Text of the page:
We really don´t know if he want to work on Theresa May´s farm, but we do know he love Imelda May. Imelda has already decided her epitaph: “Bob Dylan liked her.” “Stormy Weather” is stunningly beautiful, and “Love Sick” gets the perfect piano version tonight, this time the microphone is turned on from the start, and Dylan´s playing emphazises the dramatic reading of the song in a fresh and new way. A coincidence last night and now a new version of the song is born. Before this he stayed at the piano all through “Tangled Up In Blue”, after playing the piano on just the last verses in earlier shows. It has worked so well that tonight he gives us the complete piano version. The hat goes on and off throughout the show, and tonight he wears his most beautiful blue dress with white embroideries, flowers and swords, like a general of poetry. A joyful version of “That Old Black Magic” makes the audience cheer and shout, and I´ve never seen Stu Campbell smile like this before – you could actually see his teeth, I wasn´t sure he had any. The band loves this song. So does Bob – Poet in motion. He does a lot of smiling tonight.Charlie and Bob are duetting and duelling with guitar and piano all through the show, they obviously challenges and inspires each other. In “Desolation Row” Dylan is making the duet all by himself and his piano, he sings a line, and then the piano comments his singing throughout the song. The highlight also tonight. Similarly strong versions of “Long And Wasted Years” and the originally french chanson “Autumn Leaves” completes the main set.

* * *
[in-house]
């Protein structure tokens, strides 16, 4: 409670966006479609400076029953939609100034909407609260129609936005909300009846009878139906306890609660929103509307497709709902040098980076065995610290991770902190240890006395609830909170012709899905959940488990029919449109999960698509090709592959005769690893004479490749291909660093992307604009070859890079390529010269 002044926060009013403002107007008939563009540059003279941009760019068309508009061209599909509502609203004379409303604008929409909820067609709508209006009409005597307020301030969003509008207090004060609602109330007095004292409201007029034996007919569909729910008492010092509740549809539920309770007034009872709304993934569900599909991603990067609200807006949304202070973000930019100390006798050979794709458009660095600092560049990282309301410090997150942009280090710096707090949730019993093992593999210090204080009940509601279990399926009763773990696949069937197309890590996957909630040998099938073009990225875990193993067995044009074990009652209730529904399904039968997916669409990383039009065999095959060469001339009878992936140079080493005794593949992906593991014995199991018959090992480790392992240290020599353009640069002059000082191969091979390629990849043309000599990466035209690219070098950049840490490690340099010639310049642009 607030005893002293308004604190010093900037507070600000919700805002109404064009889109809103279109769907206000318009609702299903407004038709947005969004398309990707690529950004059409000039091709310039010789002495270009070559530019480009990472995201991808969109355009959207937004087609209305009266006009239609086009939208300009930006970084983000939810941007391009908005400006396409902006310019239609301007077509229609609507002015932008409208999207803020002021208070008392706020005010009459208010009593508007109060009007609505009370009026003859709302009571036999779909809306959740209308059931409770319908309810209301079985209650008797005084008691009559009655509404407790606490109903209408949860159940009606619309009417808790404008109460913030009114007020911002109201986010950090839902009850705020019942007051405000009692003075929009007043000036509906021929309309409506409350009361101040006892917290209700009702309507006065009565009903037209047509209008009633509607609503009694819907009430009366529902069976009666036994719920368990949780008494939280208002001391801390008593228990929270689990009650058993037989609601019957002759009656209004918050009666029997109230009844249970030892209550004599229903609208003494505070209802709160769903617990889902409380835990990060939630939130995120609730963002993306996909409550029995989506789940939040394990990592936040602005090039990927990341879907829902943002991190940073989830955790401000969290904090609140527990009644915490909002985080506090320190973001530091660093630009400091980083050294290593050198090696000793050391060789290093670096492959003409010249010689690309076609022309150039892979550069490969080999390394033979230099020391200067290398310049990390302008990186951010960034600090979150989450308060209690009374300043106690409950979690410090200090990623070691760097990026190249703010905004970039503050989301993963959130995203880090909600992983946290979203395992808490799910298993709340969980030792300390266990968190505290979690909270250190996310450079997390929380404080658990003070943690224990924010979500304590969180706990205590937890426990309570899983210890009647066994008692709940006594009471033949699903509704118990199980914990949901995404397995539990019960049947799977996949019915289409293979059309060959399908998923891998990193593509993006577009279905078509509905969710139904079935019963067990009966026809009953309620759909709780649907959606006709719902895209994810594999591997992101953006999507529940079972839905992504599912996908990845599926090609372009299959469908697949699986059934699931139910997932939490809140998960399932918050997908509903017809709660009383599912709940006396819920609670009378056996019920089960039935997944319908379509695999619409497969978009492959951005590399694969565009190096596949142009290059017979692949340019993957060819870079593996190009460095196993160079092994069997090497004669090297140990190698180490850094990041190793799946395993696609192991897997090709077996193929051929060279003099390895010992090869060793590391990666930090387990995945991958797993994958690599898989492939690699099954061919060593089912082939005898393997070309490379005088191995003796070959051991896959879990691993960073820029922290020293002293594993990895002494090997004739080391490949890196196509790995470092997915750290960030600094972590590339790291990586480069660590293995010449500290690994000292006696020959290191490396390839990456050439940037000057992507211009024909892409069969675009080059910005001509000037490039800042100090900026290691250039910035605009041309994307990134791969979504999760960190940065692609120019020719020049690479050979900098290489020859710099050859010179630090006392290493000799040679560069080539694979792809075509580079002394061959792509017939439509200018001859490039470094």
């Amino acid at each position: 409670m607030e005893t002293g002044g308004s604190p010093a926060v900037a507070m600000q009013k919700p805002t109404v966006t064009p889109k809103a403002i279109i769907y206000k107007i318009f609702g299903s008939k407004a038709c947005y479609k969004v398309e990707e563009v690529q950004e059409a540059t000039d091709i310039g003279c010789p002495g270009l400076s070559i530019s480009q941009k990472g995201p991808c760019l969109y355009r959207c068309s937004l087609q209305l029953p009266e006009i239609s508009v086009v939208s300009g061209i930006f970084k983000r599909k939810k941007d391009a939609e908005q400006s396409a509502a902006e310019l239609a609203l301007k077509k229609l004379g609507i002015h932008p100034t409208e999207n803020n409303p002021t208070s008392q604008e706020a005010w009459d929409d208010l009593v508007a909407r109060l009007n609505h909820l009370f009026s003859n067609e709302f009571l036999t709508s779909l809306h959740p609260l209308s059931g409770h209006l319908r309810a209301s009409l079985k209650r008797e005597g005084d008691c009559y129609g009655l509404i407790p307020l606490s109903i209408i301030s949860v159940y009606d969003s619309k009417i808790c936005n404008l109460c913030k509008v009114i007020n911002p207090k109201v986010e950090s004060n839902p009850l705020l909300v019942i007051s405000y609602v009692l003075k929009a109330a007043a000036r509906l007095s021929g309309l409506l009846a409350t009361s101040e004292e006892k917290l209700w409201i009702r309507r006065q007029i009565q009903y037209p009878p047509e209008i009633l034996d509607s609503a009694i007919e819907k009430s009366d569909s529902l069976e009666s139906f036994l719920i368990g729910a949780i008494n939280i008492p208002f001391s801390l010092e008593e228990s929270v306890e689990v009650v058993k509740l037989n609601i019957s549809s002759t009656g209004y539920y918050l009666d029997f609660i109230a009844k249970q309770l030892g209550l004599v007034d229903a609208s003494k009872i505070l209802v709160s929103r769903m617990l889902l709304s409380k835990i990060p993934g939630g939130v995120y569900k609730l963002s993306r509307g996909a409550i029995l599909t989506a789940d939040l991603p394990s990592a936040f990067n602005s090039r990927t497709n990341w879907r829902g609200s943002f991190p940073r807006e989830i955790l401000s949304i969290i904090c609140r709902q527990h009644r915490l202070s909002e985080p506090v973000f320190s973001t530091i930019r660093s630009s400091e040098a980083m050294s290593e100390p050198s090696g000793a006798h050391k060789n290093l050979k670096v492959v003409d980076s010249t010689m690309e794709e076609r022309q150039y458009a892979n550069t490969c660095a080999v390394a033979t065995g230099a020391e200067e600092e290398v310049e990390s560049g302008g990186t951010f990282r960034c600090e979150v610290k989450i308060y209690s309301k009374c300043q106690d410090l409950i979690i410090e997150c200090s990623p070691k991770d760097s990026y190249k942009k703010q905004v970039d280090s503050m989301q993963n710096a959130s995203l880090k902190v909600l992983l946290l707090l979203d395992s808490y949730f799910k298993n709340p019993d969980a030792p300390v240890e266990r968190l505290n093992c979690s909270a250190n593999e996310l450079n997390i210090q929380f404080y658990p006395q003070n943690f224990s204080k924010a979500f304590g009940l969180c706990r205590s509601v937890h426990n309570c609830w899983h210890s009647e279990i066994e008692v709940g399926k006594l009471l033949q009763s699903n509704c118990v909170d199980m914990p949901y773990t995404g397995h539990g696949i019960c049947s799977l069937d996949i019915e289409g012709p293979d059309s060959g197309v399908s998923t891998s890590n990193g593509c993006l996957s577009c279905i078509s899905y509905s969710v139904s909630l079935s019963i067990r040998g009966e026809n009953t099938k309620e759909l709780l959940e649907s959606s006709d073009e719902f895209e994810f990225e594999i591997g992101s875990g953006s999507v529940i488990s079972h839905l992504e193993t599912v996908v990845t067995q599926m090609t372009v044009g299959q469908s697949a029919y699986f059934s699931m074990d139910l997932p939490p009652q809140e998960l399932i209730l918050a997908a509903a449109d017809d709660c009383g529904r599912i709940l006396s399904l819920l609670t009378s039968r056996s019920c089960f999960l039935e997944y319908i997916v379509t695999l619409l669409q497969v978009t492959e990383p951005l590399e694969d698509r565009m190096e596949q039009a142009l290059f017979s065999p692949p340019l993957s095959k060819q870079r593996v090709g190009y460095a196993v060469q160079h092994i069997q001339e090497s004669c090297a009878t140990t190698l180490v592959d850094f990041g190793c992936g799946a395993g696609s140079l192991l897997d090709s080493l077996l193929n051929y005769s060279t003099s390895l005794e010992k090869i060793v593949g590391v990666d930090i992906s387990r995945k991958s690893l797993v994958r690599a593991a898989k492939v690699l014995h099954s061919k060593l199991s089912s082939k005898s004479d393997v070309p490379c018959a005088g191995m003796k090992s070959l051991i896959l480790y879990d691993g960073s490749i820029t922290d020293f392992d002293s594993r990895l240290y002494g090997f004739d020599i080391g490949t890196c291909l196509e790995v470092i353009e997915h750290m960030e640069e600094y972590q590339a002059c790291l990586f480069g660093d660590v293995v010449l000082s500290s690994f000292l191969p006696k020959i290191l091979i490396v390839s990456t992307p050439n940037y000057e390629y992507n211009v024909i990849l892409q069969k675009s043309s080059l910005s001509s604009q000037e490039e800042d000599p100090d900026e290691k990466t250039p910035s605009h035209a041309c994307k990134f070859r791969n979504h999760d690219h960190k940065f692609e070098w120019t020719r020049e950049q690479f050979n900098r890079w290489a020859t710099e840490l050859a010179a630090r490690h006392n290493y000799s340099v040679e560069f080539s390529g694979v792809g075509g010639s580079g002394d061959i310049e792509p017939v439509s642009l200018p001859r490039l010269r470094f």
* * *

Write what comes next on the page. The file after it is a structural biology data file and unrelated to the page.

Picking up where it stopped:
It´s the most lively crowd so far, and before the extras the audience makes a rush towards the stage, and the guards are not able to stop it. Even if the guards are doing their best, certainly on behalf of Dylan´s people, it is obvious that Bob likes to see all the standing people in front of him, and the whole situation gives us the greatest and most powerful version of “Ballad Of A Thin Man” so far. A short moment with the band, patient, but restlessly, receiving the homage from the audience, and then he´s gone, leaving us grateful and uplifted.
Bob Dylan a few years ago used mirrors on the stage, to make photographing harder. Those mirrors are gone now, but in his songs he’s still holding one up for his audience, mirroring both the changing times and the eternal themes, schemes and dreams of human nature. In the same time he still is the sophisticated nature boy, never resting on his long journey home.
His material from different phases and genres are intelligently woven together with the new old songs from the american songbook, and he finally seem to have won over most of the crooner-sceptical fans with this year´s show, which are just a little bit more of a rock concert than the last tours in Europe, but still in a fine combination with the great ballads. Wembley Arena are cooking and wanting more, and you can´t help thinking that it is most impressive that Dylan is able to keep this pace and energy fifty-five years after his first visit to London.
So, what´s next? You never know, do you? That´s the fun of it, and I´m lovin´the spin of it.
The cool aristocat Bob Dylan in London: